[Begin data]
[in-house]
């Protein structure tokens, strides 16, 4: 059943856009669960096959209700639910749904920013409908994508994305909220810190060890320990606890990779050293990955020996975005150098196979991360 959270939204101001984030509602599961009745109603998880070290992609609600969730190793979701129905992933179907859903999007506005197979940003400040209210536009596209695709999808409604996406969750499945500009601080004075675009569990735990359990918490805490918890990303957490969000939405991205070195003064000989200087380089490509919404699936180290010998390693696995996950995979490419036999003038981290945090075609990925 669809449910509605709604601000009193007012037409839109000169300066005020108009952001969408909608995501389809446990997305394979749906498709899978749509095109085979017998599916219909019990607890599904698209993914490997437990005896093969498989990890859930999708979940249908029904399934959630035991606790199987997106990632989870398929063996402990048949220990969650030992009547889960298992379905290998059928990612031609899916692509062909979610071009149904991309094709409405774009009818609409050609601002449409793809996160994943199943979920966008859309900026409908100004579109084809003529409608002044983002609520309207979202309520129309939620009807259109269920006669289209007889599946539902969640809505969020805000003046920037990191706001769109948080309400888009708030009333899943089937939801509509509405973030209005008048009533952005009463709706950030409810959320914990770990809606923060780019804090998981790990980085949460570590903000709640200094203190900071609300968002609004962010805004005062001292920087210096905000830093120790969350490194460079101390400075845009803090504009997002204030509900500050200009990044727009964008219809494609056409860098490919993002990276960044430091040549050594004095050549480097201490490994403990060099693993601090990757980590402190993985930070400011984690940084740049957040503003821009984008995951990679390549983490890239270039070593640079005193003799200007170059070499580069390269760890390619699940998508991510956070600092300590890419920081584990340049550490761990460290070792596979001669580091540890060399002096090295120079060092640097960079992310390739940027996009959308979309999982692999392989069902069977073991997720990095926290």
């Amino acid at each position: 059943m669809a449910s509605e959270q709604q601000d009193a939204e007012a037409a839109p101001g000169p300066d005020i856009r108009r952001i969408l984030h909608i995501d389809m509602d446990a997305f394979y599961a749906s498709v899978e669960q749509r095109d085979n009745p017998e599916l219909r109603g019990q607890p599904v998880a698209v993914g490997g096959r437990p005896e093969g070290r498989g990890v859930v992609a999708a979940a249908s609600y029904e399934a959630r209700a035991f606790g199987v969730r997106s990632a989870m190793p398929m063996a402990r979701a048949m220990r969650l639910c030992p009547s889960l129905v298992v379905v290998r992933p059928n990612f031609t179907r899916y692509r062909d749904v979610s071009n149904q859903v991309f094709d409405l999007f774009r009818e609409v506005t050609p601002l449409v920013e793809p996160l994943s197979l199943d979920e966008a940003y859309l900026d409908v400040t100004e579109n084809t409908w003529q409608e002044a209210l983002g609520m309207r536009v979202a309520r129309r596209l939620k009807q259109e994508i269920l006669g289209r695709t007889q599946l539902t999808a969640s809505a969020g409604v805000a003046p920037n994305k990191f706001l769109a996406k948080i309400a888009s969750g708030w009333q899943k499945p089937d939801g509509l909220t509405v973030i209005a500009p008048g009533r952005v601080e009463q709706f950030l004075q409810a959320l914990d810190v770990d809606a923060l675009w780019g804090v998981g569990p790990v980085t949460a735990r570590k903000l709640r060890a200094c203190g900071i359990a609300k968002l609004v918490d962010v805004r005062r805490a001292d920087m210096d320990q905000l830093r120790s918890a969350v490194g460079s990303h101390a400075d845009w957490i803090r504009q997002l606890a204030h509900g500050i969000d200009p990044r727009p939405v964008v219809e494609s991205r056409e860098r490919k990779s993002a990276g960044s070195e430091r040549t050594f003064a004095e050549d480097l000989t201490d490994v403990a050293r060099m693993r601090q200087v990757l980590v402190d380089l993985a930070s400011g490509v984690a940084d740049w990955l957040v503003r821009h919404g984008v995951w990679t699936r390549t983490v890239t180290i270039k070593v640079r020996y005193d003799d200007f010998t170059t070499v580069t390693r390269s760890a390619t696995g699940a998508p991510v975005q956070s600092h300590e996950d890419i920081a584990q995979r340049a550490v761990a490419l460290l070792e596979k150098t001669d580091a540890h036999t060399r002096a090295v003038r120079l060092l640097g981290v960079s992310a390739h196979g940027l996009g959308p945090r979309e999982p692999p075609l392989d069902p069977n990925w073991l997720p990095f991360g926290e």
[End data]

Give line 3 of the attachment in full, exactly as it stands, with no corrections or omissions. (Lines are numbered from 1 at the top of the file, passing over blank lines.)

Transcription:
């Amino acid at each position: 059943m669809a449910s509605e959270q709604q601000d009193a939204e007012a037409a839109p101001g000169p300066d005020i856009r108009r952001i969408l984030h909608i995501d389809m509602d446990a997305f394979y599961a749906s498709v899978e669960q749509r095109d085979n009745p017998e599916l219909r109603g019990q607890p599904v998880a698209v993914g490997g096959r437990p005896e093969g070290r498989g990890v859930v992609a999708a979940a249908s609600y029904e399934a959630r209700a035991f606790g199987v969730r997106s990632a989870m190793p398929m063996a402990r979701a048949m220990r969650l639910c030992p009547s889960l129905v298992v379905v290998r992933p059928n990612f031609t179907r899916y692509r062909d749904v979610s071009n149904q859903v991309f094709d409405l999007f774009r009818e609409v506005t050609p601002l449409v920013e793809p996160l994943s197979l199943d979920e966008a940003y859309l900026d409908v400040t100004e579109n084809t409908w003529q409608e002044a209210l983002g609520m309207r536009v979202a309520r129309r596209l939620k009807q259109e994508i269920l006669g289209r695709t007889q599946l539902t999808a969640s809505a969020g409604v805000a003046p920037n994305k990191f706001l769109a996406k948080i309400a888009s969750g708030w009333q899943k499945p089937d939801g509509l909220t509405v973030i209005a500009p008048g009533r952005v601080e009463q709706f950030l004075q409810a959320l914990d810190v770990d809606a923060l675009w780019g804090v998981g569990p790990v980085t949460a735990r570590k903000l709640r060890a200094c203190g900071i359990a609300k968002l609004v918490d962010v805004r005062r805490a001292d920087m210096d320990q905000l830093r120790s918890a969350v490194g460079s990303h101390a400075d845009w957490i803090r504009q997002l606890a204030h509900g500050i969000d200009p990044r727009p939405v964008v219809e494609s991205r056409e860098r490919k990779s993002a990276g960044s070195e430091r040549t050594f003064a004095e050549d480097l000989t201490d490994v403990a050293r060099m693993r601090q200087v990757l980590v402190d380089l993985a930070s400011g490509v984690a940084d740049w990955l957040v503003r821009h919404g984008v995951w990679t699936r390549t983490v890239t180290i270039k070593v640079r020996y005193d003799d200007f010998t170059t070499v580069t390693r390269s760890a390619t696995g699940a998508p991510v975005q956070s600092h300590e996950d890419i920081a584990q995979r340049a550490v761990a490419l460290l070792e596979k150098t001669d580091a540890h036999t060399r002096a090295v003038r120079l060092l640097g981290v960079s992310a390739h196979g940027l996009g959308p945090r979309e999982p692999p075609l392989d069902p069977n990925w073991l997720p990095f991360g926290e």